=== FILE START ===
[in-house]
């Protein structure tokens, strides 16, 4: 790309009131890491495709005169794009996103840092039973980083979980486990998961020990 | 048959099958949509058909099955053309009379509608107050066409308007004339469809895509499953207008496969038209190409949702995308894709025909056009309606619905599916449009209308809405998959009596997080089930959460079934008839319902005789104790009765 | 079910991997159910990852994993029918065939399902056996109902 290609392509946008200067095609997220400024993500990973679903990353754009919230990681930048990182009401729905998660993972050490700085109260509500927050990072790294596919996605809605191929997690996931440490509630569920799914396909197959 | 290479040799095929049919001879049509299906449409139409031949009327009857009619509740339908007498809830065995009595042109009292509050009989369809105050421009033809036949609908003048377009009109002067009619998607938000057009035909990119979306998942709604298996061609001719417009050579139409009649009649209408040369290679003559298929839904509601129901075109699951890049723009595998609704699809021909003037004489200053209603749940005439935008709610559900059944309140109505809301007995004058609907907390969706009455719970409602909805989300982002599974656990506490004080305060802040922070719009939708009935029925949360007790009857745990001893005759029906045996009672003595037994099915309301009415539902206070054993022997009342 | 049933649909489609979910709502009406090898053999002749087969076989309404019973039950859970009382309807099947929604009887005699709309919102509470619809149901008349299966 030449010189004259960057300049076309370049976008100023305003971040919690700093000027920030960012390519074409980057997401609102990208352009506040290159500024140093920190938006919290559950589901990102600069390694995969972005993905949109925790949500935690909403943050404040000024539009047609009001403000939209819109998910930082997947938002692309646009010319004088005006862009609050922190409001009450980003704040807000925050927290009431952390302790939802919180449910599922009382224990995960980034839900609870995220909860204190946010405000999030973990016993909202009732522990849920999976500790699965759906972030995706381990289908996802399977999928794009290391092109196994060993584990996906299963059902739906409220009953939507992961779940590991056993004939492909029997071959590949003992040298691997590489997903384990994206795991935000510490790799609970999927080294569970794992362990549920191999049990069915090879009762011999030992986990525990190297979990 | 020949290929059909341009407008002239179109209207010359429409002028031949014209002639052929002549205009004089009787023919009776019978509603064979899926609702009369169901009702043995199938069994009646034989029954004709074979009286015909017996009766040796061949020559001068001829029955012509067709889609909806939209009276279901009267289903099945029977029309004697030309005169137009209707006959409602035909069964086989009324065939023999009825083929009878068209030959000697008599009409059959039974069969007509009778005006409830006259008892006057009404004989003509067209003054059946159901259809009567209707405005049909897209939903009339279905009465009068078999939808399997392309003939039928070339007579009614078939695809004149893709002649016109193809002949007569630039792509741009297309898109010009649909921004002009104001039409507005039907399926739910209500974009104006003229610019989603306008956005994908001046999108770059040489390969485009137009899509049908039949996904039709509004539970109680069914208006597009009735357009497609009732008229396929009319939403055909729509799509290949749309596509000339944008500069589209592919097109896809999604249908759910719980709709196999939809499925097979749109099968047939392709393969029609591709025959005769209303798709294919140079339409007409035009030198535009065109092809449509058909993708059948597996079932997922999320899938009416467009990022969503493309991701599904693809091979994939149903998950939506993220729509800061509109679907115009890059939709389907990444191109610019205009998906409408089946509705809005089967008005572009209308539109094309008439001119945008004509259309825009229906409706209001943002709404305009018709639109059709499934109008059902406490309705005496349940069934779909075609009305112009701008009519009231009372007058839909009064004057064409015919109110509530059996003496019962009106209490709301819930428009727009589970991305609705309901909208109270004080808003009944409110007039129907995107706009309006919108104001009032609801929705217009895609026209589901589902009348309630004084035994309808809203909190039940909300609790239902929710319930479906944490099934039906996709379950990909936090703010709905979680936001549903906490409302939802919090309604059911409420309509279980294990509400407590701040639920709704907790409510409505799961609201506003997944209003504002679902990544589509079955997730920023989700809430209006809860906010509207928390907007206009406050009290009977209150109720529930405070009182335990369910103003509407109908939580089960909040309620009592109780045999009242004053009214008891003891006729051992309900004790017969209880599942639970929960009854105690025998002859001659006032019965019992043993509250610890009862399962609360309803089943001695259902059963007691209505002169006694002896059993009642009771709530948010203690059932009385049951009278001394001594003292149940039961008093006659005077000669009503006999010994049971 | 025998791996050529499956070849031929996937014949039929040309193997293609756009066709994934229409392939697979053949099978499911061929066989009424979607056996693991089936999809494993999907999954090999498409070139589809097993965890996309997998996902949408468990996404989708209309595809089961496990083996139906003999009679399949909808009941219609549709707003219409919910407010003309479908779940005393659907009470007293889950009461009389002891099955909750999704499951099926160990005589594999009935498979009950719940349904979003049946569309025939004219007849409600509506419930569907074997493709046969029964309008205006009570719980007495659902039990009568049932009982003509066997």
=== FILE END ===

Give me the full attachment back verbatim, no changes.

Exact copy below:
[in-house]
């Protein structure tokens, strides 16, 4: 790309009131890491495709005169794009996103840092039973980083979980486990998961020990 | 048959099958949509058909099955053309009379509608107050066409308007004339469809895509499953207008496969038209190409949702995308894709025909056009309606619905599916449009209308809405998959009596997080089930959460079934008839319902005789104790009765 | 079910991997159910990852994993029918065939399902056996109902 290609392509946008200067095609997220400024993500990973679903990353754009919230990681930048990182009401729905998660993972050490700085109260509500927050990072790294596919996605809605191929997690996931440490509630569920799914396909197959 | 290479040799095929049919001879049509299906449409139409031949009327009857009619509740339908007498809830065995009595042109009292509050009989369809105050421009033809036949609908003048377009009109002067009619998607938000057009035909990119979306998942709604298996061609001719417009050579139409009649009649209408040369290679003559298929839904509601129901075109699951890049723009595998609704699809021909003037004489200053209603749940005439935008709610559900059944309140109505809301007995004058609907907390969706009455719970409602909805989300982002599974656990506490004080305060802040922070719009939708009935029925949360007790009857745990001893005759029906045996009672003595037994099915309301009415539902206070054993022997009342 | 049933649909489609979910709502009406090898053999002749087969076989309404019973039950859970009382309807099947929604009887005699709309919102509470619809149901008349299966 030449010189004259960057300049076309370049976008100023305003971040919690700093000027920030960012390519074409980057997401609102990208352009506040290159500024140093920190938006919290559950589901990102600069390694995969972005993905949109925790949500935690909403943050404040000024539009047609009001403000939209819109998910930082997947938002692309646009010319004088005006862009609050922190409001009450980003704040807000925050927290009431952390302790939802919180449910599922009382224990995960980034839900609870995220909860204190946010405000999030973990016993909202009732522990849920999976500790699965759906972030995706381990289908996802399977999928794009290391092109196994060993584990996906299963059902739906409220009953939507992961779940590991056993004939492909029997071959590949003992040298691997590489997903384990994206795991935000510490790799609970999927080294569970794992362990549920191999049990069915090879009762011999030992986990525990190297979990 | 020949290929059909341009407008002239179109209207010359429409002028031949014209002639052929002549205009004089009787023919009776019978509603064979899926609702009369169901009702043995199938069994009646034989029954004709074979009286015909017996009766040796061949020559001068001829029955012509067709889609909806939209009276279901009267289903099945029977029309004697030309005169137009209707006959409602035909069964086989009324065939023999009825083929009878068209030959000697008599009409059959039974069969007509009778005006409830006259008892006057009404004989003509067209003054059946159901259809009567209707405005049909897209939903009339279905009465009068078999939808399997392309003939039928070339007579009614078939695809004149893709002649016109193809002949007569630039792509741009297309898109010009649909921004002009104001039409507005039907399926739910209500974009104006003229610019989603306008956005994908001046999108770059040489390969485009137009899509049908039949996904039709509004539970109680069914208006597009009735357009497609009732008229396929009319939403055909729509799509290949749309596509000339944008500069589209592919097109896809999604249908759910719980709709196999939809499925097979749109099968047939392709393969029609591709025959005769209303798709294919140079339409007409035009030198535009065109092809449509058909993708059948597996079932997922999320899938009416467009990022969503493309991701599904693809091979994939149903998950939506993220729509800061509109679907115009890059939709389907990444191109610019205009998906409408089946509705809005089967008005572009209308539109094309008439001119945008004509259309825009229906409706209001943002709404305009018709639109059709499934109008059902406490309705005496349940069934779909075609009305112009701008009519009231009372007058839909009064004057064409015919109110509530059996003496019962009106209490709301819930428009727009589970991305609705309901909208109270004080808003009944409110007039129907995107706009309006919108104001009032609801929705217009895609026209589901589902009348309630004084035994309808809203909190039940909300609790239902929710319930479906944490099934039906996709379950990909936090703010709905979680936001549903906490409302939802919090309604059911409420309509279980294990509400407590701040639920709704907790409510409505799961609201506003997944209003504002679902990544589509079955997730920023989700809430209006809860906010509207928390907007206009406050009290009977209150109720529930405070009182335990369910103003509407109908939580089960909040309620009592109780045999009242004053009214008891003891006729051992309900004790017969209880599942639970929960009854105690025998002859001659006032019965019992043993509250610890009862399962609360309803089943001695259902059963007691209505002169006694002896059993009642009771709530948010203690059932009385049951009278001394001594003292149940039961008093006659005077000669009503006999010994049971 | 025998791996050529499956070849031929996937014949039929040309193997293609756009066709994934229409392939697979053949099978499911061929066989009424979607056996693991089936999809494993999907999954090999498409070139589809097993965890996309997998996902949408468990996404989708209309595809089961496990083996139906003999009679399949909808009941219609549709707003219409919910407010003309479908779940005393659907009470007293889950009461009389002891099955909750999704499951099926160990005589594999009935498979009950719940349904979003049946569309025939004219007849409600509506419930569907074997493709046969029964309008205006009570719980007495659902039990009568049932009982003509066997």